In the lead-up to the recent announcement of the Queensland state elections on March 24th, a question was posed about the purpose and significance of political ephemera.
Why, it was put to us, would a state library wish to collect representative specimens of the transient mass of political propaganda which swamps voters every three years in the course of a few fevered campaigning days? The persuasive pledges and promises and undertakings encapsulated on posters and cards, most of them destined, the morning after, to be recycled as scrap paper or relegated to the nearest landfill, along with the badges, fridge magnets, calendars and other paraphernalia accruing at scores of voting booths around the city, state or nation?
Of what value, given the millions of words penned by historians, political analysts, commentators and journalists on the history and course of local, state and federal elections, is this sort of material to succeeding generations of researchers, students and interested laypeople? How do mere artefacts add to our understanding of what were the substantial issues of the day, the debates and the stances taken by those who have represented us in political forums over the years, the concerns of constituents exercising their democratic right to vote?
The answer, as we raked through draws of classified posters and amassed an impressive cluster of archival pamphlet boxes filled with the detritus of past elections, declared itself early in the piece. An item of ephemera, we saw at once, brings the history alive, it speaks the thousand words proverbially claimed for the picture, it is the primary evidence, the gritty, visceral stuff which somehow captures a moment in political history in a way that enriches, rather than replicates, the reportage.
And in the very strictest understanding of the term “ephemera” its distinctive characteristic is, obviously, that it is literally here today and lost to posterity tomorrow – that is, if no-one makes the very deliberate effort to collect it. It is for this reason that the State Library needs to enlist the help of residents throughout the state of Queensland in preserving the electoral history of Queensland.
The assistance we particularly need relates to the non-metropolitan areas of the state. Whilst an enthusiastic group of State Library staff have competently collected ephemera from Brisbane electorates in past elections, it is beyond our capacity to cover the rest of Queensland. Anything which qualifies as political ephemera – how-to-vote cards, badges, leaflets, signs, even t-shirts – will receive a welcome home in the John Oxley Library, as long as we don’t already hold a duplicate copy.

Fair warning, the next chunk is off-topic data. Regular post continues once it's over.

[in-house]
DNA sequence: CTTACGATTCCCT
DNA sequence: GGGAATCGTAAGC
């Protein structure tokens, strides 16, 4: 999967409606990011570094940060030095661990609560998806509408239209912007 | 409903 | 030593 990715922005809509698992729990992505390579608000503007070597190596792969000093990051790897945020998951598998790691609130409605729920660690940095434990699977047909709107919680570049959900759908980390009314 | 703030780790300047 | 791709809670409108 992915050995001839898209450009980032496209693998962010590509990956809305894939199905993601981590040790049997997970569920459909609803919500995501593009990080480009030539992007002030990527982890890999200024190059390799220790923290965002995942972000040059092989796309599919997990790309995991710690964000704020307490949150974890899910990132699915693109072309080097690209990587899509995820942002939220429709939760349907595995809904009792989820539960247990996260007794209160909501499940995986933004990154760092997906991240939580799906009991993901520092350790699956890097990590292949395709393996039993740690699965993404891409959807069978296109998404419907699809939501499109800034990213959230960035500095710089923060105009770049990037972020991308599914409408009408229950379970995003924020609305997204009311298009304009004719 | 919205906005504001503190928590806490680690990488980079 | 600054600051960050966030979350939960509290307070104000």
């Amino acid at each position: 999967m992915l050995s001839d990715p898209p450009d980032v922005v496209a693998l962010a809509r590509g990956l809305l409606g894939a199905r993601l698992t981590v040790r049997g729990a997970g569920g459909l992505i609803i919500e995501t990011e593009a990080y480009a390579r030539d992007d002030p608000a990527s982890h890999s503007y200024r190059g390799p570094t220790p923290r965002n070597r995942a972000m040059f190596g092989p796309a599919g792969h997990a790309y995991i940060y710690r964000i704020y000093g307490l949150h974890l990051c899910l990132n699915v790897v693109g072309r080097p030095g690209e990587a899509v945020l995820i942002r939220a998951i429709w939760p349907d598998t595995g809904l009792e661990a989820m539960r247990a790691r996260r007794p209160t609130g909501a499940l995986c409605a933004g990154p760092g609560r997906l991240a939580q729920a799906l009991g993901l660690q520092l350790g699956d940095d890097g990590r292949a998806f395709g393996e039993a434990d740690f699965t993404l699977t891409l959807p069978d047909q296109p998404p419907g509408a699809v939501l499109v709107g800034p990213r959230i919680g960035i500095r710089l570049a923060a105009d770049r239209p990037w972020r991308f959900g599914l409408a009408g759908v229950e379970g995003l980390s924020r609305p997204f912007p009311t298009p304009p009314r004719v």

Those of you who have visited the compelling Queensland Votes exhibition on level 4 of the State Library will need no convincing about the value of political memorabilia or about its ability to evoke our political past. But in the event that anyone is in doubt, I only need to point to a few potent examples, brought to light in our recent efforts to answer the question alluded to earlier.
Among the drawfuls of posters making their strident cases to secure your vote for one political party or another, the work of two prominent poster artists is particularly arresting. Art Barton (1887-1974) nicknamed the “Rembrandt of Luna Park” was for 35 years” a widely admired, resident Luna Park artist who produced a number of sketches, comic strips, comic books and some political posters.
The Thin Edge is one of the eight Art Barton posters held in the John Oxley Library’s collection. Created for the 1932 state election, it is a sober reminder of Depression era issues and concerns. Labor, who had held uninterrupted power from 1915 to 1929, had lost office in1929 to the Country and Progressive National Party government led by Arthur Moore. In the 1932 state election the ALP, led by William Forgan-Smith was targeting Moore’s record in addressing unemployment and working conditions. A corpulent, cigar smoking caricature with expensive (presumably gold) watch chain, diamond flashing in his neck-tie, is seen to be taking advantage of relief work measures, using a mallet labelled “another term in office” to drive a wedge into wages and conditions. In another Art Barton poster Moore’s Workless Army depicts a crowd of unemployed men and women turning towards the polling booth and away from adjacent business establishments with notices such as ‘No hands wanted’ and ‘Works closed’ pasted on the walls. In a further variation on the same theme He Still Can’t Get a Job makes the point that “under the Nationalist government” factories have closed down while the ranks of the unemployed have swollen.